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By Luke Voogt

Work on Drysdale’s bypass will proceed to schedule despite the discovery of an aboriginal artefact, Victorian Roads Minister Luke Donnellan said yesterday.

“Major construction will start in September. It’s business as usual – there are absolutely no delays and the project is on budget,” he confirmed.

“We’ve made it clear the archaeological excavation would take place and it was factored into this project as is the case with every major road project.”

Mr Donnellan reassured nearby residents the planned bypass was on schedule after a specialist team found an aboriginal hammer stone, possibly 5000 years old.

But he declined to say whether any finds of greater significance during the excavation could impact the start date or project costs.

“People have talked about this project for more than 40 years and we’re getting on and delivering it,” he said.

A specialist team was working with the local Aboriginal community to uncover and document any significant items to ensure construction began in September, Mr Donnellan said.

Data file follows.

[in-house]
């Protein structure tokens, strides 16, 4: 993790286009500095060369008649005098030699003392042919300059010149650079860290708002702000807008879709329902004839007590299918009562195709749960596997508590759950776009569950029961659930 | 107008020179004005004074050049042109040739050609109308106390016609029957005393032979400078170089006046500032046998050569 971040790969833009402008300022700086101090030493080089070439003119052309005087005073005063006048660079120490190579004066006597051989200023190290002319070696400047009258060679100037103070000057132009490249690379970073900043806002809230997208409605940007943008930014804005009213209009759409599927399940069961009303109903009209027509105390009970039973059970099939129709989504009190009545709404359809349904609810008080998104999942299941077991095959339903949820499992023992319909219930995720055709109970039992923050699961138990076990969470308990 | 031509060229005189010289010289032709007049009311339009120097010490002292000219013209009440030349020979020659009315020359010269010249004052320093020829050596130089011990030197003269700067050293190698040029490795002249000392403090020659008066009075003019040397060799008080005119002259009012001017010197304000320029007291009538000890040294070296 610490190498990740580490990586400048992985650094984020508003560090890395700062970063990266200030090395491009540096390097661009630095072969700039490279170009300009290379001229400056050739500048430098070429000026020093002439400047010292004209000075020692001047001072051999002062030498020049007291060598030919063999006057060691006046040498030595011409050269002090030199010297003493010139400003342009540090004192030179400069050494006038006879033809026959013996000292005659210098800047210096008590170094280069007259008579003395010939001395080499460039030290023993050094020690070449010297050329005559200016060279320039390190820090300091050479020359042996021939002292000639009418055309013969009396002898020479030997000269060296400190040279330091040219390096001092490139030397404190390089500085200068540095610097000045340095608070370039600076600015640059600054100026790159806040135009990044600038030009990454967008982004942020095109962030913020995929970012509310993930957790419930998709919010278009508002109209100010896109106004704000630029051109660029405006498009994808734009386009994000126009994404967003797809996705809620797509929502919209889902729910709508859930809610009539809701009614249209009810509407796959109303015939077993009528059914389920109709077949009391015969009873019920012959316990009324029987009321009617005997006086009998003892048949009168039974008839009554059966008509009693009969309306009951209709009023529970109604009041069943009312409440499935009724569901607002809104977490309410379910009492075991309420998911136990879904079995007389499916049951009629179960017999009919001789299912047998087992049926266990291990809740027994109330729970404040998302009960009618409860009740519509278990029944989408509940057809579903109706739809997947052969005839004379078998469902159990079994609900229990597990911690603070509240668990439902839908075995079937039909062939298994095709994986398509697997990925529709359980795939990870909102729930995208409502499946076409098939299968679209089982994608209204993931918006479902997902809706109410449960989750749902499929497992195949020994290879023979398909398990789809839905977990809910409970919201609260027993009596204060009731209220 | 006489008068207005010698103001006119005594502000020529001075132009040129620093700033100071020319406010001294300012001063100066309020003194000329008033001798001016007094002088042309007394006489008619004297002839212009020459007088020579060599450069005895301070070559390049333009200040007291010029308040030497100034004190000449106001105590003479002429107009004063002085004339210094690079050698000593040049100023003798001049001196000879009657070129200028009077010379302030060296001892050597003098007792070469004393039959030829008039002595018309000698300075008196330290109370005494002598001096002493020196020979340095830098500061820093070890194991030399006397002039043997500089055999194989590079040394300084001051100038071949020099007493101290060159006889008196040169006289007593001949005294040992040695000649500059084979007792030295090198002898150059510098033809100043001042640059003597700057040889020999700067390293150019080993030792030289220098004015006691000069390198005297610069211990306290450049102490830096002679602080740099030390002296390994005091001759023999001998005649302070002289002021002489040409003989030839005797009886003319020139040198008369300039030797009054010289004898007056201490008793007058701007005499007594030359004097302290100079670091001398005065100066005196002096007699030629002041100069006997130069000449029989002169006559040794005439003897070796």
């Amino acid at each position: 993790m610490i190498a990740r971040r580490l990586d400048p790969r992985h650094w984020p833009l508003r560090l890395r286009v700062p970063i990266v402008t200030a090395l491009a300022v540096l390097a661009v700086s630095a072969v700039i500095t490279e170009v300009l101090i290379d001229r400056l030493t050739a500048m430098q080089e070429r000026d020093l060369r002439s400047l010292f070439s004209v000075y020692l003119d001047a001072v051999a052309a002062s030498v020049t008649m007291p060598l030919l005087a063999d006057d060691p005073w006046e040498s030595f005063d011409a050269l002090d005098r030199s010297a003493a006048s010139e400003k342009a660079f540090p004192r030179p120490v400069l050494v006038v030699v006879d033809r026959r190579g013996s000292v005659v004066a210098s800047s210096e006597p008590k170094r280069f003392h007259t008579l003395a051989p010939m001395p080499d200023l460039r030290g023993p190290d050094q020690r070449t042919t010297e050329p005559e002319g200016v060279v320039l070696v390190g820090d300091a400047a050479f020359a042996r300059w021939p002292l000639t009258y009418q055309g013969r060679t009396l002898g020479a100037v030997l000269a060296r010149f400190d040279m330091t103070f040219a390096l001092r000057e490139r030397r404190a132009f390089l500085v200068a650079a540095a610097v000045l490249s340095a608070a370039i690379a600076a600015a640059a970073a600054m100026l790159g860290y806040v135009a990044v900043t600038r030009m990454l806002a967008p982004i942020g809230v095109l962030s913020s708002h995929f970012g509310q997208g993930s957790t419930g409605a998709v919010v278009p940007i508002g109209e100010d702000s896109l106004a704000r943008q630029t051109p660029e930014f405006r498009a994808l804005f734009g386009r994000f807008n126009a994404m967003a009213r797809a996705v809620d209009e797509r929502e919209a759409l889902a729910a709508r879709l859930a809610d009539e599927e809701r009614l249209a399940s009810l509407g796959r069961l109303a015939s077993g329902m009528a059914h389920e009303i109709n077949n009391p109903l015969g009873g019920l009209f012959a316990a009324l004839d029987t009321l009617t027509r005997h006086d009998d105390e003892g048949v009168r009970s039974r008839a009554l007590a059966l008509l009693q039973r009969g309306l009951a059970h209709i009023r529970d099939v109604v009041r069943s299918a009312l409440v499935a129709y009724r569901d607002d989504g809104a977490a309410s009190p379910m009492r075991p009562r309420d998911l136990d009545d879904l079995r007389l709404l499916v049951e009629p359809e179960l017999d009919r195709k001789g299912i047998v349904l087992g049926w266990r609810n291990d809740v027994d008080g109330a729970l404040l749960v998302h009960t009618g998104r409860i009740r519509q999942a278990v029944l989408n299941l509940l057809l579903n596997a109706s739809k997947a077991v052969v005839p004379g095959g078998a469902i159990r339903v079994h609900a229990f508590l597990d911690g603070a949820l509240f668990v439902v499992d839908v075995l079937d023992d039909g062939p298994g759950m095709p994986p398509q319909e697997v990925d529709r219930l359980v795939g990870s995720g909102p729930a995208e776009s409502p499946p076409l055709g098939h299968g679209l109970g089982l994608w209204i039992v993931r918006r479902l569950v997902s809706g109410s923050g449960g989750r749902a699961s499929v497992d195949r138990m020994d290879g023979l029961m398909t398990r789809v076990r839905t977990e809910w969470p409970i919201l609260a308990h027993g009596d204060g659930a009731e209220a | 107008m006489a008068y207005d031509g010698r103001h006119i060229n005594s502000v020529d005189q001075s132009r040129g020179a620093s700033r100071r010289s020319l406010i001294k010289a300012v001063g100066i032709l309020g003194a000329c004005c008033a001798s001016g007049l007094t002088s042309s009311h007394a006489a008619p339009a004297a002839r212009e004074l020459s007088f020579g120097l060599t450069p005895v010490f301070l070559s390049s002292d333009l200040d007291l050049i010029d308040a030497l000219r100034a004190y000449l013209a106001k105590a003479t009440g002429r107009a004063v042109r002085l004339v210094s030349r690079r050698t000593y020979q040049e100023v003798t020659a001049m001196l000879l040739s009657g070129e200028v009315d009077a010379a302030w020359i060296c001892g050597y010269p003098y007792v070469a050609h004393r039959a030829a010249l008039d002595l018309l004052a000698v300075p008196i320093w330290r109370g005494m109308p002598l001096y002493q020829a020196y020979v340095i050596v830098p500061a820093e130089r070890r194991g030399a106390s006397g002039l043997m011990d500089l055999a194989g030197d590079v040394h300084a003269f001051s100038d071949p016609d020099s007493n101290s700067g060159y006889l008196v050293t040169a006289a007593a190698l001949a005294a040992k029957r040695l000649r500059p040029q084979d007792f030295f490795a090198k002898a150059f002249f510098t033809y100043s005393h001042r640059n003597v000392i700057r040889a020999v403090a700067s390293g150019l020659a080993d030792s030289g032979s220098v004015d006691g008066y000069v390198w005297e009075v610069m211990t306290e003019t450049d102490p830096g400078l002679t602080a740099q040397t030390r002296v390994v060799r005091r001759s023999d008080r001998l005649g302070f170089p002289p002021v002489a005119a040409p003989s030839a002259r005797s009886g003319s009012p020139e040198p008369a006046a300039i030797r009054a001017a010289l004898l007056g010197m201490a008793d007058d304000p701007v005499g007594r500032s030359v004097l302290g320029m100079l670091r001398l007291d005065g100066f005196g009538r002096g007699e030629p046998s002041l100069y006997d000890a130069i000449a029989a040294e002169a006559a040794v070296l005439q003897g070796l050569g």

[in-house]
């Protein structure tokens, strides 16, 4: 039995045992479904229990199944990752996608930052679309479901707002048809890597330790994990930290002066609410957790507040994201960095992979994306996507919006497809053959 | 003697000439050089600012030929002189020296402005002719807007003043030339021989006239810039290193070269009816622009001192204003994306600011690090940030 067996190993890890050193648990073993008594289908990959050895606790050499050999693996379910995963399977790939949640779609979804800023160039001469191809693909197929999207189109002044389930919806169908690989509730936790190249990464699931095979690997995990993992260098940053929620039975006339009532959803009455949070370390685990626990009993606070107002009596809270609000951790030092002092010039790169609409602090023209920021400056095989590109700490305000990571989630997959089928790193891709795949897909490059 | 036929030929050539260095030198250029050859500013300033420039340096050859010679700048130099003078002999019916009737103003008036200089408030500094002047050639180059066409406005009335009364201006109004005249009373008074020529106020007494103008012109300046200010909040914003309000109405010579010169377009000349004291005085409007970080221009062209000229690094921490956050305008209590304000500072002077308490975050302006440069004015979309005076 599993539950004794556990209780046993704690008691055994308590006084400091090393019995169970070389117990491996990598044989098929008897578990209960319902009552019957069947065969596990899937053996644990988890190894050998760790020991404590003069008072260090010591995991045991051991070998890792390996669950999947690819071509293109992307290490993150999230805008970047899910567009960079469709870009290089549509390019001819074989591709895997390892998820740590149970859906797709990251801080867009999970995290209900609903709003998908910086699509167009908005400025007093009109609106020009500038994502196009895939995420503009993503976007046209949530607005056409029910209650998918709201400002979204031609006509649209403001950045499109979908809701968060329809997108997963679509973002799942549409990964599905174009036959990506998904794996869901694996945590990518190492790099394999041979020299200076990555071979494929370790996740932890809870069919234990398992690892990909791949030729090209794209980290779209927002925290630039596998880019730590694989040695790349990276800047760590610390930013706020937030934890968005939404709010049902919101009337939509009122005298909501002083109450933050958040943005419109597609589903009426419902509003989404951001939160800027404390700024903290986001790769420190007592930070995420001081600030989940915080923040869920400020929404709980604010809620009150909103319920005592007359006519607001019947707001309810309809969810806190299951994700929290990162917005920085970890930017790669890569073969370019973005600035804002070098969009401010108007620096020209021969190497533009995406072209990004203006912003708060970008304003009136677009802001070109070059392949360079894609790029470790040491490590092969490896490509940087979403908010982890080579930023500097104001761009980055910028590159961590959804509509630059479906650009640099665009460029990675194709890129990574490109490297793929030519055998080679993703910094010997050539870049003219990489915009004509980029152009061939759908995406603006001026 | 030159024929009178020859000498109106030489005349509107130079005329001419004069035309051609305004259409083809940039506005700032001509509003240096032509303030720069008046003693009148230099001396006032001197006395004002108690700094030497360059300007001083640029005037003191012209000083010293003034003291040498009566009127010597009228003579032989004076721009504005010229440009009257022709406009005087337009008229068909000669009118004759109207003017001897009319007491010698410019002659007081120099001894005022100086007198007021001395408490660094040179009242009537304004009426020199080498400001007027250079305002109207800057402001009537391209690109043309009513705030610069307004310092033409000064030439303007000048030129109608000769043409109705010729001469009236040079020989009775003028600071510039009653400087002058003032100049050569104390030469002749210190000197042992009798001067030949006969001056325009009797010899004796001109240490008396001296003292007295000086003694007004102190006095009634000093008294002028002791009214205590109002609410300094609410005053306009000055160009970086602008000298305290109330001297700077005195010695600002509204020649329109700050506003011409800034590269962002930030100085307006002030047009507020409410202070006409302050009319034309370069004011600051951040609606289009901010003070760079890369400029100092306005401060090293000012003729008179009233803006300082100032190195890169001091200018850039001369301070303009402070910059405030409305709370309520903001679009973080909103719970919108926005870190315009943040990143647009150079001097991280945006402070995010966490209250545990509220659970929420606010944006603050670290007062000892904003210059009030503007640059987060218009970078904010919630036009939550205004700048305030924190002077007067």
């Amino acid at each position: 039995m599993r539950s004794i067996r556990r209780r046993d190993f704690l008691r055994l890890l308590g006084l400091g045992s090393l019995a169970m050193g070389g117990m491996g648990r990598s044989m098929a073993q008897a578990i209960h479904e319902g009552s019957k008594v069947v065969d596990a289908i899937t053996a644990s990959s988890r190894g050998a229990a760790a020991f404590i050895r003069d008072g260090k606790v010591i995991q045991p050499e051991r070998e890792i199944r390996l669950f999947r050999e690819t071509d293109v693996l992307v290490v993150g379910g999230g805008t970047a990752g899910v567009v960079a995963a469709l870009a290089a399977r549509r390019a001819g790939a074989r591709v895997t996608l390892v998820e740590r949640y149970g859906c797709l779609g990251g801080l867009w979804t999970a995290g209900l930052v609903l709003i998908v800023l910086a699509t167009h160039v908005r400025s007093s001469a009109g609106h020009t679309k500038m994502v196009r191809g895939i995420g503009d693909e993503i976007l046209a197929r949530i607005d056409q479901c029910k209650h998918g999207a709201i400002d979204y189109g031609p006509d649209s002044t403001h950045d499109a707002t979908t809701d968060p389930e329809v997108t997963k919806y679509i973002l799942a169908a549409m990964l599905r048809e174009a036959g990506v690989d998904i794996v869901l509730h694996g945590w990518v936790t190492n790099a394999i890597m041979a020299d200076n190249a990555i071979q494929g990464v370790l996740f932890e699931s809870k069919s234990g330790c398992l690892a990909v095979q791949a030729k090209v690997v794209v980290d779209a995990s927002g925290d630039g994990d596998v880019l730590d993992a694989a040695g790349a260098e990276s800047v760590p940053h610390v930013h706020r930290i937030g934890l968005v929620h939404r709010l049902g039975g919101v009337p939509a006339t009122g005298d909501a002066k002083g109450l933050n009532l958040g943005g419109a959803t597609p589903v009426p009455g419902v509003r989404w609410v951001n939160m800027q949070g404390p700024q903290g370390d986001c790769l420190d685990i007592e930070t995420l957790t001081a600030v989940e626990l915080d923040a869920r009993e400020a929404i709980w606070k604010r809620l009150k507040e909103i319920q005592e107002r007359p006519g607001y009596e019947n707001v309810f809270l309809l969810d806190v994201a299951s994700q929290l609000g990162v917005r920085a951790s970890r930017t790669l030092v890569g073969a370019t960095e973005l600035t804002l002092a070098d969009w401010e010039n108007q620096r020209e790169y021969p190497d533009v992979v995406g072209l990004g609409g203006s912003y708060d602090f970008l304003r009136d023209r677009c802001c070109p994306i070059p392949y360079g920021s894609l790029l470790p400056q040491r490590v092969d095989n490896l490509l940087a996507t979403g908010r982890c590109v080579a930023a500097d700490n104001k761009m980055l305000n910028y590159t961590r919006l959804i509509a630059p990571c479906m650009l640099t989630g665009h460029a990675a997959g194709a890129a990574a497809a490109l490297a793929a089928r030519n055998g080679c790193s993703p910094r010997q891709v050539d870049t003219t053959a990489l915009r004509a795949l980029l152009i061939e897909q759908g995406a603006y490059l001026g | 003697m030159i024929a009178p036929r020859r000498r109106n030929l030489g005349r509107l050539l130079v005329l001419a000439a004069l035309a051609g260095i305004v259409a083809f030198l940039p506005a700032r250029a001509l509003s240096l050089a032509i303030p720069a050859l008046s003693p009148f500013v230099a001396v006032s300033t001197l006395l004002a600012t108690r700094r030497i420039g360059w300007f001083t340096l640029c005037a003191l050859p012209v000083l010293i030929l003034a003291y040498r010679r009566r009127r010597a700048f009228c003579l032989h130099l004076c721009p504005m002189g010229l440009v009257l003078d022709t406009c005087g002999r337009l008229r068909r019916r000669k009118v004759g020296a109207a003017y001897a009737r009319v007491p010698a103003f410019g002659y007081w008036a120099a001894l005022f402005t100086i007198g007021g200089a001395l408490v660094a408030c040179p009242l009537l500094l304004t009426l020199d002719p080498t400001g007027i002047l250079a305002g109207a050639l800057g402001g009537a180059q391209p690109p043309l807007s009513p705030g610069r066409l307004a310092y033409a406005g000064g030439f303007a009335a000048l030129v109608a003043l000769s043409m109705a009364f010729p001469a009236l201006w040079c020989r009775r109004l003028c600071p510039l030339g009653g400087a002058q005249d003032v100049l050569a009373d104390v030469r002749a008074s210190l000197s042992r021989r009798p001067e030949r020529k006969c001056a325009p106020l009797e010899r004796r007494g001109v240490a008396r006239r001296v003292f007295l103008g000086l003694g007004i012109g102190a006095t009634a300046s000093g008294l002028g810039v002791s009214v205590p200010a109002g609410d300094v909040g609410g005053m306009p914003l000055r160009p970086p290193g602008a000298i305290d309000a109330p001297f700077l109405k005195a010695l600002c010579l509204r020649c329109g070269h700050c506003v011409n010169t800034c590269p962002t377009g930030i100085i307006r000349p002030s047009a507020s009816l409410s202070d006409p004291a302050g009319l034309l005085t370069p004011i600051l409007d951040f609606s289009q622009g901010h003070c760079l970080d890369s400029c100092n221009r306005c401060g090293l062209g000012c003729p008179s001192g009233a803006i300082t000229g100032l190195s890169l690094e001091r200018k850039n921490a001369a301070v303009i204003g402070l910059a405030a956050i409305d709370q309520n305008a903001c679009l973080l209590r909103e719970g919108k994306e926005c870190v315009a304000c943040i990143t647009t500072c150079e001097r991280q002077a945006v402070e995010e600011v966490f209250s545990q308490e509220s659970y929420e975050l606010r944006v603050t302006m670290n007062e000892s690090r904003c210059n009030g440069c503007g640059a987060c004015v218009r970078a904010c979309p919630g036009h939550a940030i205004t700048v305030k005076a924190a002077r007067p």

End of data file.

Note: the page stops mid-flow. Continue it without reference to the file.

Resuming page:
The team has commenced recovery work at the top of the hill on Andersons Rd, Drysdale.

Work will ramp up over coming weeks with the team to bring larger mechanical sieves and excavators onto the site.

The team was working under the supervision of Major Road Projects Authority and Ballarat’s Wathaurung Aboriginal Corporation.

All discovered artefacts would remain in the custody of a heritage advisor until the corporation determines their use, Mr Donnellan said.

The corporation would either keep the artefact, give it to a museum to display or return it “to country” upon completion of the bypass, he said.

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